We grow up believing that fruit is healthy for us … and the truth is, many of them are. Unfortunately, pesticides sit on top and contaminate many of them to the point where they may do just as much harm as good.
If you’ve heard of the “Dirty Dozen” and the “Clean 15,” you already know that some fruits and vegetables readily absorb pesticides through their skin more than others. And each year, a new list comes out with the worst offenders.
The truth about pesticides
Insects and weeds can be a huge problem for growers, and that’s why pesticides are used so abundantly. Spraying crops with pesticides is a crucial process in conventional farming — but they have some pretty scary side effects.
Pesticides are regulated, but that doesn’t mean they’re safe. They have been linked to chronic injury, reproductive issues, lung damage, cancer, and possible dysfunction of the endocrine and immune systems.
If you can’t find the organic versions of the following fruits, you may want to avoid them entirely.
Conventional apples are typically covered in pesticides. Sometimes they even top the Dirty Dozen list. Not only should the apples you buy always be organic, but you should also make an effort to only drink organic apple juice and cider.
In 2017, strawberries topped the Dirty Dozen list. And this wasn’t the first time … tests have shown they hold the residue of 10-21 pesticides. If you love strawberries, spring for the organic kind.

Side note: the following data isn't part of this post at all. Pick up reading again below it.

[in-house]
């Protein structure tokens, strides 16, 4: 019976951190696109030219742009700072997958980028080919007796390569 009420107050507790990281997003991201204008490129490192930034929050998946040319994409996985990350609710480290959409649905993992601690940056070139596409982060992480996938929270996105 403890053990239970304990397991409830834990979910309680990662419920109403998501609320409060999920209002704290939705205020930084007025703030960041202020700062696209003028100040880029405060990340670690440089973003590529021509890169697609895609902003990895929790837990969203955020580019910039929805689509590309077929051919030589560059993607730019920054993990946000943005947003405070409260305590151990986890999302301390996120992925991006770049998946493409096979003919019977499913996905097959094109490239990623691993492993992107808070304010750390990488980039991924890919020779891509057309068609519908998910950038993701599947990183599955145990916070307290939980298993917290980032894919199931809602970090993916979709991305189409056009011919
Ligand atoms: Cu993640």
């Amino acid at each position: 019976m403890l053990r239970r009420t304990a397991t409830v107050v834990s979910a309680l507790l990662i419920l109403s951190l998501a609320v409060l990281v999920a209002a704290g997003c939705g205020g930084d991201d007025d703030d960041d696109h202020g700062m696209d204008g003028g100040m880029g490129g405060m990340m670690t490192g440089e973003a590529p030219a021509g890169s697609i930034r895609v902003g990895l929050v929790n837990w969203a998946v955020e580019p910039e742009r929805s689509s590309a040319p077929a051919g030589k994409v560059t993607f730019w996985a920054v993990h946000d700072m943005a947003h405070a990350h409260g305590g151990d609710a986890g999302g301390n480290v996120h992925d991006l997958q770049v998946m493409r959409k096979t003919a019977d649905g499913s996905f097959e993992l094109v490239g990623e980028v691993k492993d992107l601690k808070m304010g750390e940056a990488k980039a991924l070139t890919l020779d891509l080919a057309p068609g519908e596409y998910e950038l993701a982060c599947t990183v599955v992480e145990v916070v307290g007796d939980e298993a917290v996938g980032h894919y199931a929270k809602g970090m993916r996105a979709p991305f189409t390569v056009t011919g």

Grapes are another fruit to watch out for — they can harbor residue from up to 56 pesticides, eight of which are probable carcinogens. They also contain the polyphenol resveratrol, which is one of the most beneficial phytonutrients you can eat. Just make sure you buy organic grapes.
Nectarines are delicious, but every single sample of imported nectarines the USDA tested contained at least one pesticide. Buy them organic or local, and also do your own research and ask around at your local farmers’ markets.
The skin on peaches is a real pesticide-catcher, and sadly the fruit itself absorbs it. 96% of all peaches tested positive for at least one pesticide.
How to wash fruit
Eating solely organic fruits is not always possible. Your favorite fruits may not be available organic in your area, or buying organic-only may be out of your budget. In those cases, washing your fruit thoroughly is your best option.
Add a little white vinegar or baking soda to a large bowl or sink full of water and soak them for at least 15 minutes, then rinse thoroughly. Studies have shown that this will significantly reduce pesticide consumption. Still, if your produce of choice is on the Dirty Dozen list, you should always buy organic when you can.
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